Normal blood pressure levels in adulthood may support future brain health

A medical rendering of the circulatory system shows blood vessels and the brain.

Maintaining normal blood pressure levels in young adulthood may support future cognitive function, according to research published in JAMA Network Open.  

Using data from the Coronary Artery Risk Development in Young Adults Study (CARDIA), researchers assessed up to eight blood pressure points from readings that hundreds of young adults shared throughout 25-30 years. After controlling for social factors and cardiovascular health measures, the researchers found increasing blood pressure levels during adulthood were associated with structural brain changes later in life. The authors conclude more research is needed to understand these connections but note that preventing blood pressure increases early in life may help reduce long-term risks for dementia.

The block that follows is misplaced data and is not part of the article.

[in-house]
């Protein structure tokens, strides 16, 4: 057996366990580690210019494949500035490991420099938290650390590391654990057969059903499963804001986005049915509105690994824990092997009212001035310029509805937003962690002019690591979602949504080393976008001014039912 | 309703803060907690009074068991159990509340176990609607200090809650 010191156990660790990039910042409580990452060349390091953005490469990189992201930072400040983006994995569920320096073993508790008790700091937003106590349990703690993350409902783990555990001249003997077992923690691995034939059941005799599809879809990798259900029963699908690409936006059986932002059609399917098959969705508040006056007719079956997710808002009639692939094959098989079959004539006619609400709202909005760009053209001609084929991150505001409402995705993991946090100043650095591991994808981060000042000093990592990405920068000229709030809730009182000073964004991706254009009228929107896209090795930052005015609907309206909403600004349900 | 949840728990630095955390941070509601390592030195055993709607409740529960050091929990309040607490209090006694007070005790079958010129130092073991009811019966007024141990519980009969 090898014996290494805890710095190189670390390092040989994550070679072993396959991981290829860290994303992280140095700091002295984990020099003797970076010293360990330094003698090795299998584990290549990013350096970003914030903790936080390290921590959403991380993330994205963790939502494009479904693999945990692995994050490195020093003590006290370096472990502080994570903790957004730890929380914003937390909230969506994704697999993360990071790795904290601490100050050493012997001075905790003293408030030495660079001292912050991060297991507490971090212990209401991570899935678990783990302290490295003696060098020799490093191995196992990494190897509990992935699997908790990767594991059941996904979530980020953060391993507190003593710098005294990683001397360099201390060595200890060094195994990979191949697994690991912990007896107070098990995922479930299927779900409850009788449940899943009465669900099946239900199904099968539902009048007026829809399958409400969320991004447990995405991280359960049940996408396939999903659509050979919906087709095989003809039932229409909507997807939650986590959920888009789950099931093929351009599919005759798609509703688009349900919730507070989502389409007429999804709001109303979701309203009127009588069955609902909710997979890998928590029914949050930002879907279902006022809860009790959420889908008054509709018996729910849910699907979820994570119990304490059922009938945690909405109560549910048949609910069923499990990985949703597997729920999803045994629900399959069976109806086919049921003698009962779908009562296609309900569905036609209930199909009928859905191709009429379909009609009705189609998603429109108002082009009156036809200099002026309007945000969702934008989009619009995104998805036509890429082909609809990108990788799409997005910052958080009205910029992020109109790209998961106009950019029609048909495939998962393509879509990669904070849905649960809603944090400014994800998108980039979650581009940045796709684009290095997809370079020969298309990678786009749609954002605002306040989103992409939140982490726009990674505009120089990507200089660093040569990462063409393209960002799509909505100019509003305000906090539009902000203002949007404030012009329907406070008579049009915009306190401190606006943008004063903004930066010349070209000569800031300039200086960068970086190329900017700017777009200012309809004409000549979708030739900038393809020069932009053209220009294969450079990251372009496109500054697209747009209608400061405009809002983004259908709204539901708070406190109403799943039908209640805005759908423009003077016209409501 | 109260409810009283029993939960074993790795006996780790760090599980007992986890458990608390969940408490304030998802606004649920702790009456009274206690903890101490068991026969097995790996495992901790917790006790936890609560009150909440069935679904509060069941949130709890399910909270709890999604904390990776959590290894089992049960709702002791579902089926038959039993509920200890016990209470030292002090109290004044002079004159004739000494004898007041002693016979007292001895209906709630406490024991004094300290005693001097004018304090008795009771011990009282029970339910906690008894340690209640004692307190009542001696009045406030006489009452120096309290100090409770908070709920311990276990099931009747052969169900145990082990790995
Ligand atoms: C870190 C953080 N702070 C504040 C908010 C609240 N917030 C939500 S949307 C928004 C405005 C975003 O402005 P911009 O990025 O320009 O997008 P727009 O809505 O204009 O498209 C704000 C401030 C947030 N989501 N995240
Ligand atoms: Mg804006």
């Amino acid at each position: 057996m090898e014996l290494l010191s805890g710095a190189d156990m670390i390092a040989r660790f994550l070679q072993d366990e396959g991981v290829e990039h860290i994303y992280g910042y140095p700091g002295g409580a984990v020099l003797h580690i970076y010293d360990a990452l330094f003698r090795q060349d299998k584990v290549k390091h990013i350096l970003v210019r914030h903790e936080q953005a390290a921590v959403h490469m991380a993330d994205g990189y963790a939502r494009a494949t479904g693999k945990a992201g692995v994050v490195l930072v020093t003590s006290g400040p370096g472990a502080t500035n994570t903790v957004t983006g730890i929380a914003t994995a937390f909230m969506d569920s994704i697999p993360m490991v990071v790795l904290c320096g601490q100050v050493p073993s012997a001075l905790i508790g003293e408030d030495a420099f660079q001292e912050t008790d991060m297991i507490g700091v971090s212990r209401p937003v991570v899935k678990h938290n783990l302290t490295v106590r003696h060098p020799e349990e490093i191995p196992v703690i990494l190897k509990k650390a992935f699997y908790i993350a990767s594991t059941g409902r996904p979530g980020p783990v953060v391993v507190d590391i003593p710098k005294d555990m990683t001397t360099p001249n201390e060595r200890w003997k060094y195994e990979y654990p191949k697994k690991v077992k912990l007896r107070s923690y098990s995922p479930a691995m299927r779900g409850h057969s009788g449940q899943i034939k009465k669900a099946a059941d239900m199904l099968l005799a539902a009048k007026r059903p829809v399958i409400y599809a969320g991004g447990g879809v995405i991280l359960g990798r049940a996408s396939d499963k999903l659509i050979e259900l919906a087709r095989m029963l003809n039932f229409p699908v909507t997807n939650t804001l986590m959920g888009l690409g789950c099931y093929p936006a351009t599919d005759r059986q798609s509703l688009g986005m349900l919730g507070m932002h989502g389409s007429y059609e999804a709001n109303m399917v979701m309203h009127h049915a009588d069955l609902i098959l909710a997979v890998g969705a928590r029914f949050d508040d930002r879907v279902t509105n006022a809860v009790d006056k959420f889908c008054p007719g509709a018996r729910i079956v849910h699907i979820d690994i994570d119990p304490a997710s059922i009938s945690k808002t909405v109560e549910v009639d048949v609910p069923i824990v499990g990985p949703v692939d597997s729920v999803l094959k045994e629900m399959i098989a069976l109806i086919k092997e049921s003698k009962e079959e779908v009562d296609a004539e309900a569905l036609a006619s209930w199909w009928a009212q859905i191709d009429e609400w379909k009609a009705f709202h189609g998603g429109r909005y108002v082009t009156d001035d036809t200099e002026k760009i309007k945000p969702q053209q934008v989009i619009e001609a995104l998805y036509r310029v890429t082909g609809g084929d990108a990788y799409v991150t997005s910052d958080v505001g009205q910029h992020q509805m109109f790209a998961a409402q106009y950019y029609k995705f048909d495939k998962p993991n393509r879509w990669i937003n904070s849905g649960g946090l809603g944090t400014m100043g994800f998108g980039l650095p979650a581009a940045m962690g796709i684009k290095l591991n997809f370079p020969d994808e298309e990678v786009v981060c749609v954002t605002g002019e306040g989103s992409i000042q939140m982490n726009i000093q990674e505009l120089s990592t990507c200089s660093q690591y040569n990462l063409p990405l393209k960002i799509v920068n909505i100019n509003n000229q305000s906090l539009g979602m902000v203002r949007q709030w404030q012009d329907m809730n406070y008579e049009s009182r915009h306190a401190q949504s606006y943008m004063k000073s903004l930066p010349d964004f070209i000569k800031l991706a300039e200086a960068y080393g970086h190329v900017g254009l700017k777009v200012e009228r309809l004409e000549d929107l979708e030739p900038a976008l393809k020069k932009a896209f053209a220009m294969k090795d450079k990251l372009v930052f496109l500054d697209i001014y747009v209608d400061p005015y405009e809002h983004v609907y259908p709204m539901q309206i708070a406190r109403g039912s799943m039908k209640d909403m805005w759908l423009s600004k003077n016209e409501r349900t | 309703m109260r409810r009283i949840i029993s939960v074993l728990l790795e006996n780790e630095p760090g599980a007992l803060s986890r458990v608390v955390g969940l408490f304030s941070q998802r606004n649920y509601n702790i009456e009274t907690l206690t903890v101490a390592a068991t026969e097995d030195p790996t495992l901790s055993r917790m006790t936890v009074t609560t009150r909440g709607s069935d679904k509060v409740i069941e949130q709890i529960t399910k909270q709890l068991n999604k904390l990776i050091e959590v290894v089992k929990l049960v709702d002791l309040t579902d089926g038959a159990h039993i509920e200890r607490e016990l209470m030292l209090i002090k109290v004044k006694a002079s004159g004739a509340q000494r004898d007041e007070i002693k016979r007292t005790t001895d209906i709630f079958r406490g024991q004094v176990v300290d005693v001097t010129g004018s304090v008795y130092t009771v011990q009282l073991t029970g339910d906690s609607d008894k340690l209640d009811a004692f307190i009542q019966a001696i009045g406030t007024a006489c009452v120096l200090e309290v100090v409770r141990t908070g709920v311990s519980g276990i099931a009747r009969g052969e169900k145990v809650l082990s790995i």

The study was supported by NHLBI and the National Institute on Aging.